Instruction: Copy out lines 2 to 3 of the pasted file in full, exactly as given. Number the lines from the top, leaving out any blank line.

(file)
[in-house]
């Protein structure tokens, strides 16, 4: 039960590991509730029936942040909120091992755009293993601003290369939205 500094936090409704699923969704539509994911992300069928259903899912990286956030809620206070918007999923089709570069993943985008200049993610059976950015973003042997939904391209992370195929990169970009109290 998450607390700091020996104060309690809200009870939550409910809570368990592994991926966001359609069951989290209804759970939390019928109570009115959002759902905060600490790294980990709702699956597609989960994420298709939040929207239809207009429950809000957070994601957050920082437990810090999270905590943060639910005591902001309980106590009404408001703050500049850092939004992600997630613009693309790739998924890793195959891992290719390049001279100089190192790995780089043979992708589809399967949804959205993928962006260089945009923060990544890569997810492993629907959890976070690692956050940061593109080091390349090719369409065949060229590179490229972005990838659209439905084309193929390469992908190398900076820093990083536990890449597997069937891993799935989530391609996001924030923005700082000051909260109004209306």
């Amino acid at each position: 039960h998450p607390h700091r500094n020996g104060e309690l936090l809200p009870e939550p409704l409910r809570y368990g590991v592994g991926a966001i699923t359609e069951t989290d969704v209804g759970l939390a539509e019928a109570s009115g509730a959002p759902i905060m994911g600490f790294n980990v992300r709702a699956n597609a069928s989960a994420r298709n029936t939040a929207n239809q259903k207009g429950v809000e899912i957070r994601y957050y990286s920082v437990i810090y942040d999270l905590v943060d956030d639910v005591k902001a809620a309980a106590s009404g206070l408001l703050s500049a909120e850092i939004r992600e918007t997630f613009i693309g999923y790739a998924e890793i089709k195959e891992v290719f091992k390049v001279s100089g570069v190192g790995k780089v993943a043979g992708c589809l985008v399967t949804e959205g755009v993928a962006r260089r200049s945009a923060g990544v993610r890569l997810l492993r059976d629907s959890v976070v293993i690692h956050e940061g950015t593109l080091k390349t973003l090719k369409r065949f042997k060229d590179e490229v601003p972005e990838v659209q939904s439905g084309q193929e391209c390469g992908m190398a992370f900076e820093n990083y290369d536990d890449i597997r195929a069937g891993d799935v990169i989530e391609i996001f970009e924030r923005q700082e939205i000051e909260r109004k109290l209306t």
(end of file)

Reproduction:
């Protein structure tokens, strides 16, 4: 039960590991509730029936942040909120091992755009293993601003290369939205 500094936090409704699923969704539509994911992300069928259903899912990286956030809620206070918007999923089709570069993943985008200049993610059976950015973003042997939904391209992370195929990169970009109290 998450607390700091020996104060309690809200009870939550409910809570368990592994991926966001359609069951989290209804759970939390019928109570009115959002759902905060600490790294980990709702699956597609989960994420298709939040929207239809207009429950809000957070994601957050920082437990810090999270905590943060639910005591902001309980106590009404408001703050500049850092939004992600997630613009693309790739998924890793195959891992290719390049001279100089190192790995780089043979992708589809399967949804959205993928962006260089945009923060990544890569997810492993629907959890976070690692956050940061593109080091390349090719369409065949060229590179490229972005990838659209439905084309193929390469992908190398900076820093990083536990890449597997069937891993799935989530391609996001924030923005700082000051909260109004209306």
């Amino acid at each position: 039960h998450p607390h700091r500094n020996g104060e309690l936090l809200p009870e939550p409704l409910r809570y368990g590991v592994g991926a966001i699923t359609e069951t989290d969704v209804g759970l939390a539509e019928a109570s009115g509730a959002p759902i905060m994911g600490f790294n980990v992300r709702a699956n597609a069928s989960a994420r298709n029936t939040a929207n239809q259903k207009g429950v809000e899912i957070r994601y957050y990286s920082v437990i810090y942040d999270l905590v943060d956030d639910v005591k902001a809620a309980a106590s009404g206070l408001l703050s500049a909120e850092i939004r992600e918007t997630f613009i693309g999923y790739a998924e890793i089709k195959e891992v290719f091992k390049v001279s100089g570069v190192g790995k780089v993943a043979g992708c589809l985008v399967t949804e959205g755009v993928a962006r260089r200049s945009a923060g990544v993610r890569l997810l492993r059976d629907s959890v976070v293993i690692h956050e940061g950015t593109l080091k390349t973003l090719k369409r065949f042997k060229d590179e490229v601003p972005e990838v659209q939904s439905g084309q193929e391209c390469g992908m190398a992370f900076e820093n990083y290369d536990d890449i597997r195929a069937g891993d799935v990169i989530e391609i996001f970009e924030r923005q700082e939205i000051e909260r109004k109290l209306t």